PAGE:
In this week’s edition of our open source news roundup, we take a look at Dropbox’s open source chat tool Zulip, the FCC comments on open source routers, Linux Foundation’s report that open source code is worth billions, and more.
Open source news for September 27 to October 2, 2015
Dropbox’s Zulip chat app
Back in March 2014 online storage service Dropbox acquired online chat tool Zulip, before it was even available to the public. In the 18 months since the acquisition things have been quiet on the Zulip front, then at the end of September, Dropbox released the code for its Zulip chat app under an Apache license.
The move came about as part of Dropbox’s Hack Week. According to the official blog post, the folks at Dropbox “reassembled the original team from Zulip (a group chat application optimized for software development teams that was acquired by Dropbox in 2014) to tackle open sourcing Zulip on an ambitious timeline.”
Linux Foundations report: open source code worth $5 billion
According to a new report from the Linux Foundation, $5 billion is “the estimated value of development costs saved by the code embedded in its Collaborative Projects“. The Foundation calculated the amount based on the number of lines of code in the Collaborative Projects (115,013,302) and the amount of time needed to recreate that code (the work of 1,373 developers 30 years).
According to Information Week, the report is “an effort to establish the relevancy and economic importance of collaboration.” But, as an article at ReadWrite points out, that few people are “thinking a millisecond about how much it would have cost to replicate the open-source software they’re using. Instead they’re just choosing the best software for a particular job. That software, increasingly, is open source.”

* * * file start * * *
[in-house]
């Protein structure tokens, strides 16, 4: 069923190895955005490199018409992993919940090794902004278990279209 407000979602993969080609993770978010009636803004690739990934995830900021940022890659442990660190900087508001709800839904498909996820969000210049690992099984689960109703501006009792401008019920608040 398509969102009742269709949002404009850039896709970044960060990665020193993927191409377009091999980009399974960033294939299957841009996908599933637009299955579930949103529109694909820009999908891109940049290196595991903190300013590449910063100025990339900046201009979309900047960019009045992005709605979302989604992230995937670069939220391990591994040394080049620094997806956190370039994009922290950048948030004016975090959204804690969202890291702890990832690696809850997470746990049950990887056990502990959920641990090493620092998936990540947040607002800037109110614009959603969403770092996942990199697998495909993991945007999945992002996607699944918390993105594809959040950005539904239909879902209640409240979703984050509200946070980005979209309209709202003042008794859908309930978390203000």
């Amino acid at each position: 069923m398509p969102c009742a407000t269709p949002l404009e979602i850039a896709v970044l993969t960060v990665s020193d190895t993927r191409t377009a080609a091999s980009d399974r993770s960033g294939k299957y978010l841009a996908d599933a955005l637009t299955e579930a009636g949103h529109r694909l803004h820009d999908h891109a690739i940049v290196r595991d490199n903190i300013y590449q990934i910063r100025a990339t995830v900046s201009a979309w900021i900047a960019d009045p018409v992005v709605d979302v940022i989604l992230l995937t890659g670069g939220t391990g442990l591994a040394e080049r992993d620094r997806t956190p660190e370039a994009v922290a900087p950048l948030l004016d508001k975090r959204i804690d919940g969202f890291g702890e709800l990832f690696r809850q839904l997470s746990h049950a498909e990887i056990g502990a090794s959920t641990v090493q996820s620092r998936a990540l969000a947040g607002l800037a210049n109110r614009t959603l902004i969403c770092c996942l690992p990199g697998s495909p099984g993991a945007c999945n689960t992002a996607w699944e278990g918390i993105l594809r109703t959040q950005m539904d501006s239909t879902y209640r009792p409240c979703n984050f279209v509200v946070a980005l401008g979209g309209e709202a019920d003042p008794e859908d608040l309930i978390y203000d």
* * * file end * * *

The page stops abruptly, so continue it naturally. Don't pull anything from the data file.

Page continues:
You can download the full report at the Linux Foundation’s website.
FCC denies ban on open source firmware
One news story that exploded across the Internet recently was the Federal Communications Commission (FCC) in the U.S. issuing guidance to router makers that seemed to prohibit open source firmware in those devices. The FCC has denied there’s a ban but, according to Ars Technica, “there are restrictions that in some cases could cause a manufacturer to decide to prevent the installation of third-party firmware”.
Writing for Wired, Kyle Wiens points out that “The real worry is that major chip manufacturers will respond by saying ‘the easiest thing for us to do is lock down all the middleware rather than worry about where to draw the line.'”
It might not be all gloom and doom. Christopher writes “the FCC rules don’t explicitly prevent users from modifying router firmware or require device manufacturers to make such modifications impossible.” He adds that a way around this is to fully open source the code for pre-installed firmware.
Is Germany constitutionally obliged to use vendor-neutral IT standards?
In German lawyer Felix Greve’s PhD thesis, he argues “the constitution stipulates that market barriers such as proprietary specifications must be prevented.” Greve’s doctoral thesis argues that “the use of open standards is a prerequisite and socially prudent” when it comes to eGovernment services. Relying on proprietary applications and formats can hinder the exchange of information and interoperability. Greve concludes that “market barriers such as proprietary specifications must be prevented.”
Greve’s argument might also apply to other countries in the European Union. However, his conclusions aren’t legally binding. If German lawmakers take his argument seriously, it could further level the playing field for open source in Germany.
In other news
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